Archives For Christian Life

Nearly every day someone tweets something idiotic. Recently, apparently in the middle of the night, the President tweeted an indecipherable message that included the combination of letters “convefe.” He’s been mocked for it mercilessly.

A day or two later, comedian Kathy Griffin, well known for her comedic insults of celebrities, posed for photographs holding what appeared to be a bloody mask resembling Donald Trump. When the photos leaked, she was soundly denounced by the Trumps themselves, their supporters, and even by her own fans and friends. Denunciation of the action was justified, no doubt, but that quickly turned to insult, mockery, and a festival of public shaming.

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This election season has been incredibly stressful, and we are eager to get back to normal life. But before we put 2016 in the rearview, each of us must answer a simple question about the future. What comes next?

Superhero child wearing a cape riding a bicycle as a cast shadow on a road pretending to be a powerful hero as a metaphor and symbol of youth and childhood imagination and empowering kids self esteem.

I mean literally, what are we going to do now about the issues that drove us to the voting booth?

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I work in Christian publishing, and I served in pastoral ministry for some 20 years. So on behalf of myself and the industry I represent, allow me to correct a wrong impression that we—many of us who communicate the gospel for a living—have perpetuated for a long time.

Close-up portrait of a man laughing with a disbelief expression

There actually is no easy path to spiritual growth.

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There are two types of people in the world: prodigals, and those who love them. Or so I always thought.

prodigal son

“The younger son got together all he had, set off for a distant country and there squandered his wealth in wild living,” said Jesus in his story of the lost son (Luke 15:13).

There is the essence of prodigality and the great downward movement in this superb parable. Impatient, impetuous, dreaming of the more that lay just over the horizon, the Prodigal set of for a far country and there staged the mother of all orgies.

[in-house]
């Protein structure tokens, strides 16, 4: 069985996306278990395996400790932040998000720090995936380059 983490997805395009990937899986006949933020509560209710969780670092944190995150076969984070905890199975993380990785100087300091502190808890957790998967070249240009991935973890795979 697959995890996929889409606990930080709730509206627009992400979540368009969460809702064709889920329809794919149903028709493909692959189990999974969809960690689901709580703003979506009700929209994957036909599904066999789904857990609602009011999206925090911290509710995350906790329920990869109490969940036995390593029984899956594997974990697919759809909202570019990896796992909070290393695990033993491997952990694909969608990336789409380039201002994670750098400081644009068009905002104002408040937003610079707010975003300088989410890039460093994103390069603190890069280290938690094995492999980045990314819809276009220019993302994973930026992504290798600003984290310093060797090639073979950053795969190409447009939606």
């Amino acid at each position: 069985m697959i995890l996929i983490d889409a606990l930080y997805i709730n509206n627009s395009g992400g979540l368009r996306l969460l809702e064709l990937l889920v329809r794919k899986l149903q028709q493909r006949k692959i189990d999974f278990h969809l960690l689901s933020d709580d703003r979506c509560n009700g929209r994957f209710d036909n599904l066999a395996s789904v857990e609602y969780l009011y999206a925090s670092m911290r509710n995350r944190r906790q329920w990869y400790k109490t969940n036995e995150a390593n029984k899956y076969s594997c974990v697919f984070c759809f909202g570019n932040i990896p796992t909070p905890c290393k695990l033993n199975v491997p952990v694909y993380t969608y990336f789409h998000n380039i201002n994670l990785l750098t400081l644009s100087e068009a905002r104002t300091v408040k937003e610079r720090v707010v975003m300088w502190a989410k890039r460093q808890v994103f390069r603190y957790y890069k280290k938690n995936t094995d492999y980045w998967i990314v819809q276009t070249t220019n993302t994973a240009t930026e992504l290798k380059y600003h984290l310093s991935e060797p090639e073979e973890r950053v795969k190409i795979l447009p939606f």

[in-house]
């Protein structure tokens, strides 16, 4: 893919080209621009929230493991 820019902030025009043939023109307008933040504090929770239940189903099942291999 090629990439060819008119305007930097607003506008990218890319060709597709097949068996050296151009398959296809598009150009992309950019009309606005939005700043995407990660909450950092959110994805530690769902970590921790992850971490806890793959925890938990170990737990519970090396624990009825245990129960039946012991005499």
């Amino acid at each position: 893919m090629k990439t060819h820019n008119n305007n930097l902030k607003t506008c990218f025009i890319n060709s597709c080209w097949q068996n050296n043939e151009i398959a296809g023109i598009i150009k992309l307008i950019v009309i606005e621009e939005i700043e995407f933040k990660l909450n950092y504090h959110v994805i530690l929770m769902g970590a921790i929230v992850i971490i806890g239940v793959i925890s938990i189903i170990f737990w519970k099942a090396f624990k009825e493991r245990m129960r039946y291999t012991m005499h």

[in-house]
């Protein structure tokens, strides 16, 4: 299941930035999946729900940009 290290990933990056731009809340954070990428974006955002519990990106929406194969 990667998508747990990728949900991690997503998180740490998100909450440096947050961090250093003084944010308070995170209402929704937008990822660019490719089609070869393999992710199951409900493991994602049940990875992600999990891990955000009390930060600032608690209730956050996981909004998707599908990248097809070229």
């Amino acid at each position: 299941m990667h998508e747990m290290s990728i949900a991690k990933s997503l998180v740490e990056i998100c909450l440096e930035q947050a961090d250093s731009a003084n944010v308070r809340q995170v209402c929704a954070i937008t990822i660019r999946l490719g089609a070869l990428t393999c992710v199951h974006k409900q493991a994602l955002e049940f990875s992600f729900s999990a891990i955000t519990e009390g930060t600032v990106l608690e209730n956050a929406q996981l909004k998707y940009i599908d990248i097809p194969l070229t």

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Over my nearly 20 years in pastoral ministry, I fielded many questions about other religions. Generally, I preferred to point people to Jesus rather than discuss what others believe.

Yet the growth of Islam in North America combined with rise of radical Islam in many parts of the world has all of us asking questions about Islam.

The silver dome of Our Lady of the Spasm Armenian Catholic Church and the golden Dome of the Rock rise over the Old City of Jerusalem.

As a consultant for Rose Publishing, I have the opportunity to speak about Christianity and Islam in radio interviews all over the country. I encounter some questions so frequently that it seems nearly all Christians wrestle with them.

Here’s how I respond.

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Authenticity has been watchword among Christians for a couple of decades, so much so that it’s virtually been added to the catalog of Christian virtues alongside love, joy, peace, and patience.

Man hand writing I Love Me on visual screen. Love, family, internet concept.

But it is not a virtue. I do not seek to be authentic, not in the sense that we usually think of it. I’m interested in a deeper, more powerful experience. I hunger for holiness.

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Lifestyle evangelism, aka friendship evangelism, is a strategy for making converts by living an attractive life among non-Christians so they will be drawn to the gospel and want to know more about Jesus.

Photo Courtesy of Hugo Chisholm

This strategy has been popular since the 1990s, and most Evangelicals would probably say that they share their faith primarily by building relationships with nonbelievers.

Of course, lifestyle evangelism works only if your lifestyle is distinctively Christian. Otherwise, it’s just networking.

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